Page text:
Hello, friends! Our book today is Harriet’s Ruffled Feathers: The Woman Who Saved Millions of Birds, written by Joy McCullough and illustrated by Romina Galotta, the tale of a unique avian activist.
Harriet Lawrence Hemenway, a young socialite in 1890’s Boston, was a fan of lovely hats. She, like many other women of the time, was particularly drawn to those that featured the colorful plumage of birds. However, after reading a news article that detailed the millions of birds that died to make such hats, Harriet is shocked. Along with her cousin Minna, Harriet begins a social movement to boycott the use of feathers in fashion, eventually leading her to establish the Massachusetts Audubon Society.
Disappointing. While I’m all for a tale of early feminism and animal-rights activism, this one just never seems to find its balance between a heartfelt tale of fighting for social change and a comedy absolutely littered with bird-related puns. These puns undercut Harriet’s passion for birds’ rights, as do the lack of emphasis on any struggles she may have faced to raise awareness and change laws. With little to no adversity, the story reads very much as “rich, upperclass woman picks up a cause on a whim, decides to change things, then does without issue,” which was very much not the case. This is not helped by the noticeable lack of diversity in crowd and party scenes, which feature only one or two token characters of color throughout and very little diversity beyond that. Galotta’s avian illustrations are quite beautiful, and her characters are expressive, though her command of period fashions is the true standout (yet, a bit to the book’s disadvantage – the artwork almost glories in the loveliness of the feathered hats and fashions). The length is fine for a storytime, and JJ enjoyed the bird artwork, but overall this one just sort of fell flat with us. Not our cup of tea.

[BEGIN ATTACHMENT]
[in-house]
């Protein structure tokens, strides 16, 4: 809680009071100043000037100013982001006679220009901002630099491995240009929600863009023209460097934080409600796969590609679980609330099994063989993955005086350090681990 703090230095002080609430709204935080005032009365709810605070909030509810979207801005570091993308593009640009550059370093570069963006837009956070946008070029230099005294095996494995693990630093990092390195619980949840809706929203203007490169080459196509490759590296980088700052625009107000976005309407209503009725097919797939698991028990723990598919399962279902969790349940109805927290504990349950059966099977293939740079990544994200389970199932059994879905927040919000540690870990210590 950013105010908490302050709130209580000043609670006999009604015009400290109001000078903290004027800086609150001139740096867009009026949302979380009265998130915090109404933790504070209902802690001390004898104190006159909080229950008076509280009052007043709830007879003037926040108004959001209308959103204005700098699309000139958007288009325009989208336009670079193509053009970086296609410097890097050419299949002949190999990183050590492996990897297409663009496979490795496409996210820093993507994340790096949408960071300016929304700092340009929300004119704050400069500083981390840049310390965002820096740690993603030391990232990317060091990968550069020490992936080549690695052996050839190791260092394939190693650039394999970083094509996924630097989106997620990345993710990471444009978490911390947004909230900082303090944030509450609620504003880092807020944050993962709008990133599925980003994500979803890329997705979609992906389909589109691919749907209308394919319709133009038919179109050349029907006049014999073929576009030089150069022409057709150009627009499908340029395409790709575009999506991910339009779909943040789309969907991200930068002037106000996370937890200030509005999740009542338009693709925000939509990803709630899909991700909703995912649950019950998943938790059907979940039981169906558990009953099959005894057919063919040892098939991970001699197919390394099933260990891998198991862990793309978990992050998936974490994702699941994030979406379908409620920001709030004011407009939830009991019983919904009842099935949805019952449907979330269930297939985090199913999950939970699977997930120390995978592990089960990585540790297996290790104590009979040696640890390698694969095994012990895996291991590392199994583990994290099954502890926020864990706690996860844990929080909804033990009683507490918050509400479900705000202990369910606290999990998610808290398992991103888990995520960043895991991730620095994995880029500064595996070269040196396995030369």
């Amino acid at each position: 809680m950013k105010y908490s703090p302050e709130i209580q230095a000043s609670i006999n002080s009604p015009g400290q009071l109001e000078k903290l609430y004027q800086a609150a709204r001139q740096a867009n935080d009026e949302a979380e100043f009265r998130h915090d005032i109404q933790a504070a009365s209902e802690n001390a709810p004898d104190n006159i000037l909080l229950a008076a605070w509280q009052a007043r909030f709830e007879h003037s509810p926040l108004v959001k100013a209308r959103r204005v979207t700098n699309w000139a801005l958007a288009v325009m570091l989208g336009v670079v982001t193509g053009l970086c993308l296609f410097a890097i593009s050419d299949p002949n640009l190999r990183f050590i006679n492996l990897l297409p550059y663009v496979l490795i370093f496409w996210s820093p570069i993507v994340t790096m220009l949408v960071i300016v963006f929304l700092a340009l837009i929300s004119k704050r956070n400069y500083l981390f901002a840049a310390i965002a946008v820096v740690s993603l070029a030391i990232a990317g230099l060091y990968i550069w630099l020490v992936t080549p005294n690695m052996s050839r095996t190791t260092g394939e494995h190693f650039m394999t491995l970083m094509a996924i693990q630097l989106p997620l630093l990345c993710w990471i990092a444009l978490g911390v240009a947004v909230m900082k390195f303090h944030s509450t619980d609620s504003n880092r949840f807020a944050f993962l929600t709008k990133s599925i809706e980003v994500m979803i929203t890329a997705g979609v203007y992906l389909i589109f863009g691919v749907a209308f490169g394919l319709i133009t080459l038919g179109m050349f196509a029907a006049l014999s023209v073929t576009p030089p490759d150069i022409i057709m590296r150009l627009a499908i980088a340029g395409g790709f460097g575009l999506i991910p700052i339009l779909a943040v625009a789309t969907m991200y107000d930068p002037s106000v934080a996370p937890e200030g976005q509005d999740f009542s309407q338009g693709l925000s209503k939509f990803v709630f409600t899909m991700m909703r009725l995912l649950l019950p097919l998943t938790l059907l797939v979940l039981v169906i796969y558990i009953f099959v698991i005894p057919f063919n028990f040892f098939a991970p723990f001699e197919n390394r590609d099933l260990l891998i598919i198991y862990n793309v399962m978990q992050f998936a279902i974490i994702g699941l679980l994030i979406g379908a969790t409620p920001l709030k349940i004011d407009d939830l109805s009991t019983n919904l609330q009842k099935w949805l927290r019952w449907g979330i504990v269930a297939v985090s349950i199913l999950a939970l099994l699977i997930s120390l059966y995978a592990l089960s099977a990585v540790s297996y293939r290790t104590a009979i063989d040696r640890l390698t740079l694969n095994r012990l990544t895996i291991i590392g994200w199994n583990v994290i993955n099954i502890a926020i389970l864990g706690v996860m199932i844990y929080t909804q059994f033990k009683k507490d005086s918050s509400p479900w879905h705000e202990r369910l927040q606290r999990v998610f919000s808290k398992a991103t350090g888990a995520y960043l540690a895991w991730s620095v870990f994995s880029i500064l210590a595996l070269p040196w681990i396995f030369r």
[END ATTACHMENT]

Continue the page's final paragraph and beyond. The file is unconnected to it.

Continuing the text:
(Note: A copy of this book was provided to The Baby Bookworm by the publisher in exchange for an honest review.)